At the top, the Highlander Platinum has a 12.3-inch touchscreen display, surround-view camera, head-up display, heated 2nd-row seats, panoramic sunroof, and a digital rearview camera that offers both a traditional mirror or digital image. All-wheel drive (AWD), is optional on all models, including the Highlander Hybrid.
Under the Hood
The all-new Toyota Highlander offers a choice of two powertrains: a standard V6 or a hybrid model that pairs a 4-cylinder engine with a battery-electric powertrain. For this new generation, Toyota has jettisoned the formerly available 4-cylinder engine in base gasoline models, which we felt was underpowered. That’s not the case with the now-standard 3.5-liter V6. Its 295 horsepower is more potent than competitors and plenty strong. It is connected to a smooth 8-speed automatic transmission.
The Highlander Hybrid, which is set to arrive in February 2020, has switched from using a V6 with its battery-electric powertrain to a 2.5-liter 4-cylinder. It’s down on net power compared to the previous hybrid (243 horsepower vs. 306), but up on fuel economy, which is the point of such a hybrid. Toyota does not release information on total torque output, just the 175-lb-ft figure from its engine. This Highlander Hybrid also differs from the outgoing model in that it can be had with front-wheel drive (FWD) or all-wheel drive. The battery remains nickel-metal hydride. In front-drive form, the Highlander Hybrid is estimated to earn up to 36 mpg and AWD models are only one tick less at 35 mpg. As is common with hybrids, the Highlander Hybrid uses a CVT automatic transmission.
The 2020 Toyota Highlander can tow up to 5,000 pounds with its standard V6, while the Highlander Hybrid is rated to tow up to 3,500 pounds.
295 horsepower @ 6,600 rpm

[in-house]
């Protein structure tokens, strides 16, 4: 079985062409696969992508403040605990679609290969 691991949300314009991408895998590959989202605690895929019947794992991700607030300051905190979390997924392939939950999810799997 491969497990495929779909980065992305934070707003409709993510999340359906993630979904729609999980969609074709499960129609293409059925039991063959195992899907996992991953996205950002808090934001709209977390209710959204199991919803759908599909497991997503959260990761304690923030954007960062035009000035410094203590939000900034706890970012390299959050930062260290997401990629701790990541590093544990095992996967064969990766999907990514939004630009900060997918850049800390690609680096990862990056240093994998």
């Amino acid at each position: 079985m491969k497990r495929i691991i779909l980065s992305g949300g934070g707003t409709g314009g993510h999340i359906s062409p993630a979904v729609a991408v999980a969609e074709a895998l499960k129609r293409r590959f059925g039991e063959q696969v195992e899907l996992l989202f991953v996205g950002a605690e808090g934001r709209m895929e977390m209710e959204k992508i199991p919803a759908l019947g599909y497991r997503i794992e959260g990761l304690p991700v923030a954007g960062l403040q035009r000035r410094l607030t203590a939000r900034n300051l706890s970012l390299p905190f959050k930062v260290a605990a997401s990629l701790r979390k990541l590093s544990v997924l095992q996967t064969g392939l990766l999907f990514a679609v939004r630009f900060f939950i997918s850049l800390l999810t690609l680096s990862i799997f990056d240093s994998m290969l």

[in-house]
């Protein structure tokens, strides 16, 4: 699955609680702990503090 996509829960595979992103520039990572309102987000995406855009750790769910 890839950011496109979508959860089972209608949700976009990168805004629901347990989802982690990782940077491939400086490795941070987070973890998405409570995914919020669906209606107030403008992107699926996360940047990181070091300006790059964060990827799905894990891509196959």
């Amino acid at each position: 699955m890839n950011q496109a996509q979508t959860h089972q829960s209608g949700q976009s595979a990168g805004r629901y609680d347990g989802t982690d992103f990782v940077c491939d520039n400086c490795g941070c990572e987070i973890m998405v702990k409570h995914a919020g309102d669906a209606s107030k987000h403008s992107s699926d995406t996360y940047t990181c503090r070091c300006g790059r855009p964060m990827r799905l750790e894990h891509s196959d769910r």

263 lb-ft of torque @ 4,700 rpm
EPA city/highway fuel economy: 21/29 (FWD), 20/28 (AWD L, LE, XLE, Limited trims), 20/27 mpg (AWD Platinum model)
2.5-liter inline-4 + electric motor
Total horsepower 243
EPA city/highway fuel economy, estimated: 36/35 mpg (FWD), 35/35 mpg (AWD)
The new Toyota Highlander has a Manufacturer’s Suggested Retail Price (MSRP) starting at $34,600, plus a destination charge of $1,120. This is above last year’s price, reflecting the now-standard V6. Compared to the outgoing model with a V6, it’s similar. Stepping up to the more recommendable LE model is a good value bet at $36,800, while the Highlander XLE is $39,600. Limited models begin at $43,650, and range-topping Platinum models start at $46,850.
The Highlander Hybrid, which starts at the LE trim, begins at $38,200 and spans to $48,250 for a Platinum model. Adding all-wheel drive is $1,600 or $1,950, depending on trim.
At its base price, the 2020 Highlander is pricier than the Honda Pilot, which begins at $31,550 but has older tech in its entry model. Higher Pilot trims are more comparable in price. The Subaru Ascent, Nissan Pathfinder, Volkswagen Atlas, Chevrolet Traverse, and Mazda CX-9 are also less expensive. Even the newest arrivals to the segment, the Kia Telluride and Hyundai Palisade, cost less. The Ford Explorer, at $36,675, is pricier.
Before buying, check the KBB.com Fair Purchase Price to see what others in your area are paying. While the Highlander has a higher starting price than rivals, it shines in the long-run. The Toyota Highlander routinely boasts the best resale value in its class.
Toyota Highlander Consumer Reviews
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2020 Toyota Highlander Specs
2020 Toyota Highlander Safety Ratings
How does it compare?
|#1||2020 Chevrolet Traverse||310|
|#2||2020 Ford Explorer||300|
|#3||2020 Jeep Grand Cherokee||295|
|#4||2020 Toyota Highlander||295|
|#5||2020 Dodge Durango||293|
|#1||2020 Subaru Crosstrek||90|
|#2||2020 Toyota RAV4 Hybrid||40|
|#3||2020 Ford Escape||40|
|#4||2020 Lexus UX||39|
|#18||2020 Toyota Highlander||24|
|#1||2020 Volvo XC40||5 / 5|
|#2||2020 Jeep Wrangler||4.9 / 5|
|#3||2020 Hyundai Santa Fe||4.9 / 5|
|#4||2020 Jeep Wrangler Unlimited||4.9 / 5|
|#5||2020 Cadillac XT4||4.9 / 5|